La Rambla is at the very heart of Barcelona in more ways than one; never has a street captured the essence or verve of a city so concisely. Bordered by age-old townhouses, framed by towers of trees, La Rambla is home to countless restaurants, bars and hotels as well as market stalls, artists and world famous street entertainers.

The mile long avenue, which runs roughly from Placa Catalunya in the north to Port Vell in the south, began life as a gully carrying rainwater from the Collserola mountains to the sea. It later acted as an open sewer outside the city walls, until it was gradually paved over in sections. This is why you’ll notice different stretches of La Rambla have different street names; it became a promenade one section at a time.

Traveling to La Rambla

If you are traveling to La Rambla from any other area of Barcelona, the Metro has three stops dotted along the street. These are all on the green L3 line of the Metro, and are:

Drassanes – at the southern tip of La Rambla, next to the harbour Port Vell
Liceu – midway along the street, near Carrer de’l Hospital
Catalunya – at the northern end of La Rambla, on the southern edge of Placa Catalunya

If you are traveling from Barcelona Airport, the Aerobus shuttle service stops at the eastern side of Placa Catalunya, about 200 metres from La Rambla.

Hotels on La Rambla

The hotels in La Rambla vary in both price and quality; some are contemporary, some are traditional, some are fleapits there to empty the wallets of unsuspecting tourists. While most hotels in the immediate area claim allegiance to the street, the following list of hotels all have entrances on the main street:

Four stars

Hotel 1898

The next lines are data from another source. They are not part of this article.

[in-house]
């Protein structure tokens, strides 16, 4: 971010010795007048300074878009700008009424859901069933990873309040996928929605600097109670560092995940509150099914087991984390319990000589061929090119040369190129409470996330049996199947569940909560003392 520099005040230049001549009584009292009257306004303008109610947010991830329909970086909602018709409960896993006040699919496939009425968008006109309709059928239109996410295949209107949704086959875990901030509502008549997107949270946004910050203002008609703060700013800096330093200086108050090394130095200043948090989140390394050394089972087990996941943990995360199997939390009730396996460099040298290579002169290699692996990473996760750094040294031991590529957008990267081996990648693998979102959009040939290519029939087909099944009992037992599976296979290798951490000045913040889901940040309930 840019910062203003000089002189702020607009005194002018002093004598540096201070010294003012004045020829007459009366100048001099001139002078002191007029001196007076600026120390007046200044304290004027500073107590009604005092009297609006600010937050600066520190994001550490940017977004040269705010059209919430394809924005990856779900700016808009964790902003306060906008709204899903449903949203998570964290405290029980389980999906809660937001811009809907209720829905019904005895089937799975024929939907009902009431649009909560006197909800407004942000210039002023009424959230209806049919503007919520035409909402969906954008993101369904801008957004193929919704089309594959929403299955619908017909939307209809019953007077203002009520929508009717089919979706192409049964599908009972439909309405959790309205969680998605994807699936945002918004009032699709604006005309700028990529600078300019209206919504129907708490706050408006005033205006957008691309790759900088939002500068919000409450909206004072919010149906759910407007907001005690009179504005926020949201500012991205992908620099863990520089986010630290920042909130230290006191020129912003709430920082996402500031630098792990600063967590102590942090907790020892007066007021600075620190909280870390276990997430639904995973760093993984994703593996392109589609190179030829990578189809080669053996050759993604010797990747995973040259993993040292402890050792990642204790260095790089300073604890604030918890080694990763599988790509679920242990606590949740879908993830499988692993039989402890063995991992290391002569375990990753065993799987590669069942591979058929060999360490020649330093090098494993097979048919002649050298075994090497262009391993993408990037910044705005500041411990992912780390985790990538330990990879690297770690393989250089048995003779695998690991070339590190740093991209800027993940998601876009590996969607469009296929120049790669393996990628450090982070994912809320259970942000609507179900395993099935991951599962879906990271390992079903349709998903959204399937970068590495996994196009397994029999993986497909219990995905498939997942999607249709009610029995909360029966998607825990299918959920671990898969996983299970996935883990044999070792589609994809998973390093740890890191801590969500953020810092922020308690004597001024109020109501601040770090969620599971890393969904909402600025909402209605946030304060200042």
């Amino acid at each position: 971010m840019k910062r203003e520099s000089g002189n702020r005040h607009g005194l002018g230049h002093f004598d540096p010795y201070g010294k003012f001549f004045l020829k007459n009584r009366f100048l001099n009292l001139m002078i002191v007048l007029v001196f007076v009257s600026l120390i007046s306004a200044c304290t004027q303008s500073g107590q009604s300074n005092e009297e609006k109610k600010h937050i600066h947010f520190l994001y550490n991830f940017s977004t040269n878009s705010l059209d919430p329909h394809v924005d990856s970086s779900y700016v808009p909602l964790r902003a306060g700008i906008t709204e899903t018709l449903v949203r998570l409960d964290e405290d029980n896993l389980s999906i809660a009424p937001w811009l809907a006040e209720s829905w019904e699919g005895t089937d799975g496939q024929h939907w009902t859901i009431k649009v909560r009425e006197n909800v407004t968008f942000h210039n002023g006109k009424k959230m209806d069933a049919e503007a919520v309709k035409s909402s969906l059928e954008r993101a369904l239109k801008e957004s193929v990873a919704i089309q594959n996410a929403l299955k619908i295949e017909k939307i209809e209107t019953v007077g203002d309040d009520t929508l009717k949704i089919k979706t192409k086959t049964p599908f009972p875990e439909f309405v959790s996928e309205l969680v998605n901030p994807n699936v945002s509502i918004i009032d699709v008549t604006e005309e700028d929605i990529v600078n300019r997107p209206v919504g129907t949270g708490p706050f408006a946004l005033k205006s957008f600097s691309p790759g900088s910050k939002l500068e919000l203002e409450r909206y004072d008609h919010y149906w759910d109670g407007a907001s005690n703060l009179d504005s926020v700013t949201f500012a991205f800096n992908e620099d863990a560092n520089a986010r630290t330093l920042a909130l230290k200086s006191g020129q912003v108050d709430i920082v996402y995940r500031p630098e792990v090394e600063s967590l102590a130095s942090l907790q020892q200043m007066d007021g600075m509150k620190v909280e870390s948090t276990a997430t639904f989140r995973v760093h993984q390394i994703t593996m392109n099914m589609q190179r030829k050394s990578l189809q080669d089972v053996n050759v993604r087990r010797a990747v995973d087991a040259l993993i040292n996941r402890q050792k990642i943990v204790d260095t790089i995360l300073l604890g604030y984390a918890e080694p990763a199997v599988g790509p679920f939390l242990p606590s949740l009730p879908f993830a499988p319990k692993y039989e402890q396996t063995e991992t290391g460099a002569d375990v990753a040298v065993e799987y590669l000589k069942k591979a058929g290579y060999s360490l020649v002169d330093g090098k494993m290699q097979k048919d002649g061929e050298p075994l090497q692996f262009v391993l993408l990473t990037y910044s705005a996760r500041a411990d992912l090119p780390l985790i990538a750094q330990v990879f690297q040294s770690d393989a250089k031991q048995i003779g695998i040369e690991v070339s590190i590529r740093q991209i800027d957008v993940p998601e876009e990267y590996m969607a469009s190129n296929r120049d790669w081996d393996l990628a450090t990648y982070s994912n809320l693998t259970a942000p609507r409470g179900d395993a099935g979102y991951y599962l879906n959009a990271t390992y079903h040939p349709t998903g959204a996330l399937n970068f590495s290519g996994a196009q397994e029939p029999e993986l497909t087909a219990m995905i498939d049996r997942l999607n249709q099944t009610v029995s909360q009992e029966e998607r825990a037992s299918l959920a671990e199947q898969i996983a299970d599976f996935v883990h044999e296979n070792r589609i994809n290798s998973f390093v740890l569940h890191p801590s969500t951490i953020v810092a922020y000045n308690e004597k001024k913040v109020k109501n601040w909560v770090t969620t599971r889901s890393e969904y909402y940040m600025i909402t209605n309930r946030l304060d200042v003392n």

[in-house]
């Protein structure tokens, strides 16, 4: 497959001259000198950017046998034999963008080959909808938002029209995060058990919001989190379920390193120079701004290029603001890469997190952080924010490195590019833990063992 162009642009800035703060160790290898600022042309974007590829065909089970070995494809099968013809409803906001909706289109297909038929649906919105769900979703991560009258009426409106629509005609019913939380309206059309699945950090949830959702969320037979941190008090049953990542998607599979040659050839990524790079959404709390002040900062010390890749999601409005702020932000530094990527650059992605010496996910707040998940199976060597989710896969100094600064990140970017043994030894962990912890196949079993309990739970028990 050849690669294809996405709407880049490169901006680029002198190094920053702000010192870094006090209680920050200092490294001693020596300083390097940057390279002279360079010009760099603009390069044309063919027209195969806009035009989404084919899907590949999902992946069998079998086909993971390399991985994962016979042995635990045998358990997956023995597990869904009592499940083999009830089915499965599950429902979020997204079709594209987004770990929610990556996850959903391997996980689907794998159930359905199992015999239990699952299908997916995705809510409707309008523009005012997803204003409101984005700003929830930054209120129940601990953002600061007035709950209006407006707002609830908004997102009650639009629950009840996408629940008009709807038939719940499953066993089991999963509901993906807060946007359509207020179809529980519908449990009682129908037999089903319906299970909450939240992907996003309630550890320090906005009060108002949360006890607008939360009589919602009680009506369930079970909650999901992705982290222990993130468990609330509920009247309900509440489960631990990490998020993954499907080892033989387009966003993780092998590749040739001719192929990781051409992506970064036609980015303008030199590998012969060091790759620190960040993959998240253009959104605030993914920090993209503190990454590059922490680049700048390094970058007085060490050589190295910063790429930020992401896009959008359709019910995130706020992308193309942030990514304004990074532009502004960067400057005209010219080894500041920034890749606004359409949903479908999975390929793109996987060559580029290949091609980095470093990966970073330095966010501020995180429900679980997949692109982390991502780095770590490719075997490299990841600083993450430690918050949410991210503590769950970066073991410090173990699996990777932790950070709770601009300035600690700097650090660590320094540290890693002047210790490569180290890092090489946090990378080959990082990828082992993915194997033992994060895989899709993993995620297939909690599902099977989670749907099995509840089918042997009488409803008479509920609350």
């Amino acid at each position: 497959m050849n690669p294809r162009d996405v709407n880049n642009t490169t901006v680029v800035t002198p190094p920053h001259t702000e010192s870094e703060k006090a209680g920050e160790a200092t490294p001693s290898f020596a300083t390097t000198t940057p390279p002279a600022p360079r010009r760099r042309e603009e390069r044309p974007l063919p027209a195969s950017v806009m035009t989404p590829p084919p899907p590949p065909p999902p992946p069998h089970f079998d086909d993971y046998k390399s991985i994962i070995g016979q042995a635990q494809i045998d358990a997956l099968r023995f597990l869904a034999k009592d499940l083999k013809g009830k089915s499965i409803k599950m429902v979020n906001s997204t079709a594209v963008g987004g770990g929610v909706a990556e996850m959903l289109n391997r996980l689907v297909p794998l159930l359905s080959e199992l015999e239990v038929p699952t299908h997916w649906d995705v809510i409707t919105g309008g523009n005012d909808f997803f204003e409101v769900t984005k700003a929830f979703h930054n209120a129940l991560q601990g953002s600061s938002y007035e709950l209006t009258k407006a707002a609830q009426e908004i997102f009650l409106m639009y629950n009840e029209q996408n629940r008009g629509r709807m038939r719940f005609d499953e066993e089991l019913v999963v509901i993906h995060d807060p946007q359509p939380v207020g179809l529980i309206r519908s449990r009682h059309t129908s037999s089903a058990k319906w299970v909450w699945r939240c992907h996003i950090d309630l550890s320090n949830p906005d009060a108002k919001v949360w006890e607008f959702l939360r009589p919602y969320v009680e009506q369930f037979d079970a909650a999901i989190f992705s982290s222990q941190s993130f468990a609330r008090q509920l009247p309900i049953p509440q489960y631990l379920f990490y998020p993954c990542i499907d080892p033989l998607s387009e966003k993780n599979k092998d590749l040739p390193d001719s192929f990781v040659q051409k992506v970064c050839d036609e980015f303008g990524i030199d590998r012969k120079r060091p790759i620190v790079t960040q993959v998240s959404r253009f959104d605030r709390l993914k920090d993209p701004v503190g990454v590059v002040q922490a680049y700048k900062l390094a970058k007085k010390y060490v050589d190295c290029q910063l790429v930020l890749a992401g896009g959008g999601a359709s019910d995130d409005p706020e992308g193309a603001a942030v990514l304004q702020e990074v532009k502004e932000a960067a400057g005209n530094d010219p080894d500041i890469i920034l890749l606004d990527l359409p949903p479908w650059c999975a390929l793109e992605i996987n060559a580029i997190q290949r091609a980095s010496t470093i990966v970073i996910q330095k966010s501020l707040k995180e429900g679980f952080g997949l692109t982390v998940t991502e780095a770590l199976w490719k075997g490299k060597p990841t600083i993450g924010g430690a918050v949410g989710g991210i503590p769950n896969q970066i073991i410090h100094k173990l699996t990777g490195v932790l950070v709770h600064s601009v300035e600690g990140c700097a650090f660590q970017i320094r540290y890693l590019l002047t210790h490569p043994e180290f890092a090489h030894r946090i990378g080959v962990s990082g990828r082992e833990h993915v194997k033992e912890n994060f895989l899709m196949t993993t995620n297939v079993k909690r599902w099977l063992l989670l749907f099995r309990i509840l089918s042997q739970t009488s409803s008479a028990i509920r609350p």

Hotel Royal
Hotel Rivoli Rambla

Three stars

Montecarlo Hotel
Hotel Flor Parks
Hotel Lloret
Citadines Ramblas
Hotel Ramblas
Hotel Oriente

Two stars

Hotel De L’Arc


Because of its popularity with tourists (four fifths of visitors to La Rambla are tourists), theft and pick-pocketing is rife. However, most thieves are opportunistic and as such the violent crime is rare. Taking simple precautions could save you from becoming another statistic for the Catalan police:

Carry your wallet in your front pocket or inside your jacket, never in a backpack or your back pocket
Never carry a handbag or a backpack slung over your shoulder, out of your own sight; try and carry it around your front
Be wary of anybody offering you gifts or wanting to dust down your coat; these can be diversions while your pockets are picked

During hours of darkness, prostitution is common and single or small groups of men will be approached by working girls. It’s intimidating if nothing else, but watch out for those who playfully linger a little too close to you, or you could find yourself robbed.

Attractions of La Rambla

You’ll find plenty to do in Barcelona without leaving La Rambla. Some of the highlights are:

St Josep la Boqueria – established over 800 years ago, this market thrives with the colours and aromas of fresh vegetables and meat produce
Gran Teatre del Liceu – one of the world’s finest Opera houses
Palau de la Virreina – as well as being home to the city’s cultural department, the Virreina holds contemporary and historical exhibitions throughout the year.